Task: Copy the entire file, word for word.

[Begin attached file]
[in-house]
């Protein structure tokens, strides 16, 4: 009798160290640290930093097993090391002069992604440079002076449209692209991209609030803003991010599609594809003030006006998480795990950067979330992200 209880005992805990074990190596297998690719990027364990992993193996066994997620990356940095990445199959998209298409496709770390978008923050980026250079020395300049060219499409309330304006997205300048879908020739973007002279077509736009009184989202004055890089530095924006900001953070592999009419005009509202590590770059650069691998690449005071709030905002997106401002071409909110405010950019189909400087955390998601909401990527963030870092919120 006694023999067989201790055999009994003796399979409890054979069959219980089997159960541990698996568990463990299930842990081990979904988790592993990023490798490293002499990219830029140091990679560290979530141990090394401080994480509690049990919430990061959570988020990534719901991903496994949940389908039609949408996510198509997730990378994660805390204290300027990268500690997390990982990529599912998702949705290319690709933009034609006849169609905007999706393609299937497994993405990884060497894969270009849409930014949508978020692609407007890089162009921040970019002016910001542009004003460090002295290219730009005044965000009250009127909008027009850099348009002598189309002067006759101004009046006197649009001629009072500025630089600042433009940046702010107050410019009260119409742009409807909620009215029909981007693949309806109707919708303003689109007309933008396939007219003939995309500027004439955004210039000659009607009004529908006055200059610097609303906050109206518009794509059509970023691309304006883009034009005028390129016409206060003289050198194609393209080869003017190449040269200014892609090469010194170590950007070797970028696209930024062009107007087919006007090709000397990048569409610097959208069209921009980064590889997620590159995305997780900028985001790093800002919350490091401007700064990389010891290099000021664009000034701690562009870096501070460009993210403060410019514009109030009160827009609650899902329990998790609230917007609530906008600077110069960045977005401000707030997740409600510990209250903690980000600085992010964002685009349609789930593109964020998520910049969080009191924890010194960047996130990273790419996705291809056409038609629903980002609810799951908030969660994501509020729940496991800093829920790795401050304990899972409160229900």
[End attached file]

[in-house]
């Protein structure tokens, strides 16, 4: 009798160290640290930093097993090391002069992604440079002076449209692209991209609030803003991010599609594809003030006006998480795990950067979330992200 209880005992805990074990190596297998690719990027364990992993193996066994997620990356940095990445199959998209298409496709770390978008923050980026250079020395300049060219499409309330304006997205300048879908020739973007002279077509736009009184989202004055890089530095924006900001953070592999009419005009509202590590770059650069691998690449005071709030905002997106401002071409909110405010950019189909400087955390998601909401990527963030870092919120 006694023999067989201790055999009994003796399979409890054979069959219980089997159960541990698996568990463990299930842990081990979904988790592993990023490798490293002499990219830029140091990679560290979530141990090394401080994480509690049990919430990061959570988020990534719901991903496994949940389908039609949408996510198509997730990378994660805390204290300027990268500690997390990982990529599912998702949705290319690709933009034609006849169609905007999706393609299937497994993405990884060497894969270009849409930014949508978020692609407007890089162009921040970019002016910001542009004003460090002295290219730009005044965000009250009127909008027009850099348009002598189309002067006759101004009046006197649009001629009072500025630089600042433009940046702010107050410019009260119409742009409807909620009215029909981007693949309806109707919708303003689109007309933008396939007219003939995309500027004439955004210039000659009607009004529908006055200059610097609303906050109206518009794509059509970023691309304006883009034009005028390129016409206060003289050198194609393209080869003017190449040269200014892609090469010194170590950007070797970028696209930024062009107007087919006007090709000397990048569409610097959208069209921009980064590889997620590159995305997780900028985001790093800002919350490091401007700064990389010891290099000021664009000034701690562009870096501070460009993210403060410019514009109030009160827009609650899902329990998790609230917007609530906008600077110069960045977005401000707030997740409600510990209250903690980000600085992010964002685009349609789930593109964020998520910049969080009191924890010194960047996130990273790419996705291809056409038609629903980002609810799951908030969660994501509020729940496991800093829920790795401050304990899972409160229900």